Published July 2014
About the Chapter:
Whitney Wood, ‘”When I think of what is before me, I feel afraid”: Narratives of Fear, Pain and Childbirth in Victorian Canada’, in Rob Boddice (ed.), Pain and Emotion in Modern History (Palgrave Macmillan, 2014), pp. 187-203.
This study of English-Canadian women’s private narratives of fear, pain and childbirth contributes to the still-embryonic historiography on emotion and pain by exploring one specific contextual example of the ambiguous relationship between the two.
About the Book:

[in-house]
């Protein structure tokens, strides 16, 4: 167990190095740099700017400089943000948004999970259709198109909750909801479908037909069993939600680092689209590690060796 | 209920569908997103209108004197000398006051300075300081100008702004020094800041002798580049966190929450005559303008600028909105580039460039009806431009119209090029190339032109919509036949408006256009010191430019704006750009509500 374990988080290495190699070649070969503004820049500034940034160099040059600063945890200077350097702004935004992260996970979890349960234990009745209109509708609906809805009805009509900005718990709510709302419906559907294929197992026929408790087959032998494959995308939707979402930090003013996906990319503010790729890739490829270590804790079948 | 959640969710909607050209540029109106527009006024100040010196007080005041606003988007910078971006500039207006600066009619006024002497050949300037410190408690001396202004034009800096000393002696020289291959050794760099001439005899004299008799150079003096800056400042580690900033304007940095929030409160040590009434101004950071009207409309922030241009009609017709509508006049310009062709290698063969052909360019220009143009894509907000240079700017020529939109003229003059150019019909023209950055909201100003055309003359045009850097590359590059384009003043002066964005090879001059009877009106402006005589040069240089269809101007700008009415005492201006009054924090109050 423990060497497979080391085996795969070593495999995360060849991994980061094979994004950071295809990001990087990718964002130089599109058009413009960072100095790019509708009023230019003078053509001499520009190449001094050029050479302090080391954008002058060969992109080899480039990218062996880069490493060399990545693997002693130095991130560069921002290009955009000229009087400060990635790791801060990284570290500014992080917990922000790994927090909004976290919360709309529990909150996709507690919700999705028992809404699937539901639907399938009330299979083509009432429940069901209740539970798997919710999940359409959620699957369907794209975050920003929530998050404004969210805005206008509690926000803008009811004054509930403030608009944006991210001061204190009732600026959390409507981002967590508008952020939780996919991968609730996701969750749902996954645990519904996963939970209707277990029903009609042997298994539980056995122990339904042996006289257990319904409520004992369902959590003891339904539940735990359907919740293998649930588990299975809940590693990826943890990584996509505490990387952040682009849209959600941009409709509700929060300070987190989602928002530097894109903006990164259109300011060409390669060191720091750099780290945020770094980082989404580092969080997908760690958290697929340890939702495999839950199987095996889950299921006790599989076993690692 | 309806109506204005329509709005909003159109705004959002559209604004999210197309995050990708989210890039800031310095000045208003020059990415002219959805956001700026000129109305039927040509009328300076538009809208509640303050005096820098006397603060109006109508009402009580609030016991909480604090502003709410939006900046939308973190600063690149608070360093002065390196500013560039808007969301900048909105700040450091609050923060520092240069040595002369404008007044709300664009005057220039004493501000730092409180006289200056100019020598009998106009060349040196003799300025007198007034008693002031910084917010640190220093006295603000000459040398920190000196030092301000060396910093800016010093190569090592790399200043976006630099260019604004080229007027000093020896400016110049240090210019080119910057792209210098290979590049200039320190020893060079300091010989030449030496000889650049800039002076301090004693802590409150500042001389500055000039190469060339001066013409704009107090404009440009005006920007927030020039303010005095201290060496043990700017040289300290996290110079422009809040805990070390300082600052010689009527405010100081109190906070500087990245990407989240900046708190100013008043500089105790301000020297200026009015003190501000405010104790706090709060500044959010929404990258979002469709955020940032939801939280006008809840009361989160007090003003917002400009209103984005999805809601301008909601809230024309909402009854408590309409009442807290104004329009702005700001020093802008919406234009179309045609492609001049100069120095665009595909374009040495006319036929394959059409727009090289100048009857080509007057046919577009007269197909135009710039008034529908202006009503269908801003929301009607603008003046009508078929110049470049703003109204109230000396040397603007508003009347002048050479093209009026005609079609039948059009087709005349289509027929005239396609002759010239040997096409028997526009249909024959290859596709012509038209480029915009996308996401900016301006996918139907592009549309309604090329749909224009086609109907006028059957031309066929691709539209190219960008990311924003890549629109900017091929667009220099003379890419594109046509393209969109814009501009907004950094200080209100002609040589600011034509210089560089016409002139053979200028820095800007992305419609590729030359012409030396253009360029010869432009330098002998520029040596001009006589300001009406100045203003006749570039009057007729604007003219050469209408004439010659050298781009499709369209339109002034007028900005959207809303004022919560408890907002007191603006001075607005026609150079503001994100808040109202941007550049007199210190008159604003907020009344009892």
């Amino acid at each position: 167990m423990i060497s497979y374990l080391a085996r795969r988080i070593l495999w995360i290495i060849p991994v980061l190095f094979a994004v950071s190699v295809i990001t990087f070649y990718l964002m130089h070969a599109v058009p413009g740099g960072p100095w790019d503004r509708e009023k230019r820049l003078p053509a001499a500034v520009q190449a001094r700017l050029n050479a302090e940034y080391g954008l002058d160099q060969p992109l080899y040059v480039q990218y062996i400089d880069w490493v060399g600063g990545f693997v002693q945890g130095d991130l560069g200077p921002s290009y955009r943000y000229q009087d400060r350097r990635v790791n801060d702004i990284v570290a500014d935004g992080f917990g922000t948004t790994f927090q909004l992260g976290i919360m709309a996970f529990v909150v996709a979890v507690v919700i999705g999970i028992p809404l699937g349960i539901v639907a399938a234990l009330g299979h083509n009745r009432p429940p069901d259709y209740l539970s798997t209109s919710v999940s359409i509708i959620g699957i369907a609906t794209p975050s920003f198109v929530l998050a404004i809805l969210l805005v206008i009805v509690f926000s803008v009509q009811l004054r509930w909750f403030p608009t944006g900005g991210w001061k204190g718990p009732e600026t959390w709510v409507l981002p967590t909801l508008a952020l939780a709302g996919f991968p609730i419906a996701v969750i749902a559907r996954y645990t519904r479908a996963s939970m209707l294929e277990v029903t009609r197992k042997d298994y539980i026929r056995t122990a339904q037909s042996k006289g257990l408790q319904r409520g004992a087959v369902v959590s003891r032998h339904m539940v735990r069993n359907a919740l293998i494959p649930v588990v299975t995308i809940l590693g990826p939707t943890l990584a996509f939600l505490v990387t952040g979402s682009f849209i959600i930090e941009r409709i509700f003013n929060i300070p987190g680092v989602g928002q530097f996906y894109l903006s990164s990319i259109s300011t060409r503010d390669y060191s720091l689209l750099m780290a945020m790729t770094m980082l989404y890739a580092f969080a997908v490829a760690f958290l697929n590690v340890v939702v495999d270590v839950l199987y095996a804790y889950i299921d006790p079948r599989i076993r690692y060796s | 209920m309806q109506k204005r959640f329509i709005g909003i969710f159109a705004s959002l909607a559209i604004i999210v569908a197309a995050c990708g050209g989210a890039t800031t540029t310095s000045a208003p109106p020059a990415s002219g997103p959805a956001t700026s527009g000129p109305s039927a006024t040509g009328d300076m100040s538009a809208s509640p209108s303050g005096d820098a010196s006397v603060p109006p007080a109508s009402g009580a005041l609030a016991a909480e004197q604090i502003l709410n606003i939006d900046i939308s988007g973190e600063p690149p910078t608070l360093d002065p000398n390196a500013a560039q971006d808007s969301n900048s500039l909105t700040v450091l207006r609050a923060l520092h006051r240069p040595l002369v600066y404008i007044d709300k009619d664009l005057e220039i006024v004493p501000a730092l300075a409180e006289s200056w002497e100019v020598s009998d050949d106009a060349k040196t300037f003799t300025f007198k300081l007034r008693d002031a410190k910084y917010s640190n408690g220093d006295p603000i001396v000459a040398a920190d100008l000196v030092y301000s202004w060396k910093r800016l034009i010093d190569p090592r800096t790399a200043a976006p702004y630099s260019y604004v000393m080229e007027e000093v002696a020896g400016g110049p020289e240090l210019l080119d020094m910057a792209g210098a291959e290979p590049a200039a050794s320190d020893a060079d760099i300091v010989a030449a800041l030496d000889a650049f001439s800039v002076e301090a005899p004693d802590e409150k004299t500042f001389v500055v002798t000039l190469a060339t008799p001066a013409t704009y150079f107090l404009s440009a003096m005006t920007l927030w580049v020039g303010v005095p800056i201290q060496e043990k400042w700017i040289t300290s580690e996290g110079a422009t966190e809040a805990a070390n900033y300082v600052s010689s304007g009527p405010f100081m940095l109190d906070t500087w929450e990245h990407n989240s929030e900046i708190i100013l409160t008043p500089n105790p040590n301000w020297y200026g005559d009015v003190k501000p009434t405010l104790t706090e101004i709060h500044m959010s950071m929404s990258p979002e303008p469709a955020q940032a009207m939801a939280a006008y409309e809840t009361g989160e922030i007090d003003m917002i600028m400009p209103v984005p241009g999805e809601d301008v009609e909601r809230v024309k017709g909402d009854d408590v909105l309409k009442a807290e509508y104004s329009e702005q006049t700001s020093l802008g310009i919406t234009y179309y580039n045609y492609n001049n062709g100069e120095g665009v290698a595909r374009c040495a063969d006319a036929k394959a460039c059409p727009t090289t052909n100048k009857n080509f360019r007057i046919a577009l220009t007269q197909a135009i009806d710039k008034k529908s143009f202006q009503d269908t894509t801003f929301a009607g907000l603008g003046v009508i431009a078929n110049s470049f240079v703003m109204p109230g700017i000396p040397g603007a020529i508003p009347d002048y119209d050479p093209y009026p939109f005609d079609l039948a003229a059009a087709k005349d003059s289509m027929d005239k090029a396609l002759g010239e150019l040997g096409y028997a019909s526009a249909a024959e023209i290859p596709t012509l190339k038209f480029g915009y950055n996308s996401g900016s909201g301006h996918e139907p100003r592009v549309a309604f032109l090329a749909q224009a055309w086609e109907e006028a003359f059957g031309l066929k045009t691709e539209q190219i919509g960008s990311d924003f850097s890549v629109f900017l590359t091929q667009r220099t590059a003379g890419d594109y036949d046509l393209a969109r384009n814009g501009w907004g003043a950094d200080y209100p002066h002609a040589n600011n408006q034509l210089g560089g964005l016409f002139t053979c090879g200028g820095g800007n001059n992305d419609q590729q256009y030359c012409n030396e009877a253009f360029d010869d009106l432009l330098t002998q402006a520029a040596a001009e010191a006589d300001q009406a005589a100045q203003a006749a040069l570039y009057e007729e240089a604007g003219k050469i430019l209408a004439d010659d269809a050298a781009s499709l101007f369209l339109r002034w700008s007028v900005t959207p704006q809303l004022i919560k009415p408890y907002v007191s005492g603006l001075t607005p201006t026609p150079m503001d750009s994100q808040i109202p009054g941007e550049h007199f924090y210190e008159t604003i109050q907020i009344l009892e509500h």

Pain and Emotion in Modern History is a rich exploration of the affective expression of pain, the emotional experience of pain, and the experience of others’ pain as pain. Drawing on the expertise of historical, literary and philosophical scholarship, practising physicians, the medical humanities, and conceptual artists, this is a true interdisciplinary collaboration, styled as a history. It explores pain at the intersection of the living, suffering body, and the discursive cultural webs that entangle it in its specific moment. This volume goes beyond the typical spaces and parameters of pain, from the operating theatre to the waiting room; from the moment of birth to its anticipation and aftermath; from the body in pain to the body in a culture of pain. Most importantly, it moves from the narrowly physical to the broadly emotional, enabling the enrichment of the medical history of pain, as well as setting a new agenda for medical history.